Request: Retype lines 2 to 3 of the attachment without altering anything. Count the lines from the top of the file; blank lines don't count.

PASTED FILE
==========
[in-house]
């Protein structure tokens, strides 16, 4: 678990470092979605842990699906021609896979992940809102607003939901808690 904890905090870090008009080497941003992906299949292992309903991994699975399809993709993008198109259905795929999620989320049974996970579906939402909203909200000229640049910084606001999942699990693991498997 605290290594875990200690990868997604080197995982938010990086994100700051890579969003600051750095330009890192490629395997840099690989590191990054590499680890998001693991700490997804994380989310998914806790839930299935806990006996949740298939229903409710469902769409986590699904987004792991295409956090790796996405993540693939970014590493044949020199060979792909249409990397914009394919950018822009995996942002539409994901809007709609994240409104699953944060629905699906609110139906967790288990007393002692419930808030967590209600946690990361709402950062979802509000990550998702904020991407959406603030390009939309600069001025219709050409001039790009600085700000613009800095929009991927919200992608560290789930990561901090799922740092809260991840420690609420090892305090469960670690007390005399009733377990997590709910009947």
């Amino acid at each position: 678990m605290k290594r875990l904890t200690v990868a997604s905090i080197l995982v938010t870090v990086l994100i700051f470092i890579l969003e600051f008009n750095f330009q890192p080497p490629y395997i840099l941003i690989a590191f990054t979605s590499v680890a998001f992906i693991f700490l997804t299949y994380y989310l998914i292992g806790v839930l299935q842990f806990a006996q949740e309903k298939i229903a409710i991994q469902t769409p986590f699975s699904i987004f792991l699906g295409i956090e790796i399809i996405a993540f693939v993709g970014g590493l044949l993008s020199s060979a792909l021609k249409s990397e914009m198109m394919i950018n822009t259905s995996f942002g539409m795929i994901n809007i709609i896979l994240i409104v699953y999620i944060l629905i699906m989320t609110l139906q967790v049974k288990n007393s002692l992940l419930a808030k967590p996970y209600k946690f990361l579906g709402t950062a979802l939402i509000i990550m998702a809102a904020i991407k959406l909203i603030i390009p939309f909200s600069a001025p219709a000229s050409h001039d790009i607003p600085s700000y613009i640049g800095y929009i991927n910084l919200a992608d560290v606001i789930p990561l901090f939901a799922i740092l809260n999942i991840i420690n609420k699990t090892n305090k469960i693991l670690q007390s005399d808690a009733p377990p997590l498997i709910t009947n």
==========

């Protein structure tokens, strides 16, 4: 678990470092979605842990699906021609896979992940809102607003939901808690 904890905090870090008009080497941003992906299949292992309903991994699975399809993709993008198109259905795929999620989320049974996970579906939402909203909200000229640049910084606001999942699990693991498997 605290290594875990200690990868997604080197995982938010990086994100700051890579969003600051750095330009890192490629395997840099690989590191990054590499680890998001693991700490997804994380989310998914806790839930299935806990006996949740298939229903409710469902769409986590699904987004792991295409956090790796996405993540693939970014590493044949020199060979792909249409990397914009394919950018822009995996942002539409994901809007709609994240409104699953944060629905699906609110139906967790288990007393002692419930808030967590209600946690990361709402950062979802509000990550998702904020991407959406603030390009939309600069001025219709050409001039790009600085700000613009800095929009991927919200992608560290789930990561901090799922740092809260991840420690609420090892305090469960670690007390005399009733377990997590709910009947």
């Amino acid at each position: 678990m605290k290594r875990l904890t200690v990868a997604s905090i080197l995982v938010t870090v990086l994100i700051f470092i890579l969003e600051f008009n750095f330009q890192p080497p490629y395997i840099l941003i690989a590191f990054t979605s590499v680890a998001f992906i693991f700490l997804t299949y994380y989310l998914i292992g806790v839930l299935q842990f806990a006996q949740e309903k298939i229903a409710i991994q469902t769409p986590f699975s699904i987004f792991l699906g295409i956090e790796i399809i996405a993540f693939v993709g970014g590493l044949l993008s020199s060979a792909l021609k249409s990397e914009m198109m394919i950018n822009t259905s995996f942002g539409m795929i994901n809007i709609i896979l994240i409104v699953y999620i944060l629905i699906m989320t609110l139906q967790v049974k288990n007393s002692l992940l419930a808030k967590p996970y209600k946690f990361l579906g709402t950062a979802l939402i509000i990550m998702a809102a904020i991407k959406l909203i603030i390009p939309f909200s600069a001025p219709a000229s050409h001039d790009i607003p600085s700000y613009i640049g800095y929009i991927n910084l919200a992608d560290v606001i789930p990561l901090f939901a799922i740092l809260n999942i991840i420690n609420k699990t090892n305090k469960i693991l670690q007390s005399d808690a009733p377990p997590l498997i709910t009947n």